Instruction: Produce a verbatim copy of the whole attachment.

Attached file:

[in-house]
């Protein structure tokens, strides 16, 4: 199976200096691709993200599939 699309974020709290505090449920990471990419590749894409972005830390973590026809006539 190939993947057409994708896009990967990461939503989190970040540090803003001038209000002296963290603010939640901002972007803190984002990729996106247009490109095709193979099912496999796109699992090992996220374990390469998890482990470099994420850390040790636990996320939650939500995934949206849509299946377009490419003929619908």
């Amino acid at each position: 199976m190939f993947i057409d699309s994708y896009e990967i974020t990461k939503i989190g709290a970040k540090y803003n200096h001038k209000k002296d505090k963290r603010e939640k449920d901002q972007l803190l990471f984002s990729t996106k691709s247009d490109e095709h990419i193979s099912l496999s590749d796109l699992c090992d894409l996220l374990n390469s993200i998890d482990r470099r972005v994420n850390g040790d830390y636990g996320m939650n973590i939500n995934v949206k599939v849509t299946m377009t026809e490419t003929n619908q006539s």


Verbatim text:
[in-house]
């Protein structure tokens, strides 16, 4: 199976200096691709993200599939 699309974020709290505090449920990471990419590749894409972005830390973590026809006539 190939993947057409994708896009990967990461939503989190970040540090803003001038209000002296963290603010939640901002972007803190984002990729996106247009490109095709193979099912496999796109699992090992996220374990390469998890482990470099994420850390040790636990996320939650939500995934949206849509299946377009490419003929619908």
């Amino acid at each position: 199976m190939f993947i057409d699309s994708y896009e990967i974020t990461k939503i989190g709290a970040k540090y803003n200096h001038k209000k002296d505090k963290r603010e939640k449920d901002q972007l803190l990471f984002s990729t996106k691709s247009d490109e095709h990419i193979s099912l496999s590749d796109l699992c090992d894409l996220l374990n390469s993200i998890d482990r470099r972005v994420n850390g040790d830390y636990g996320m939650n973590i939500n995934v949206k599939v849509t299946m377009t026809e490419t003929n619908q006539s």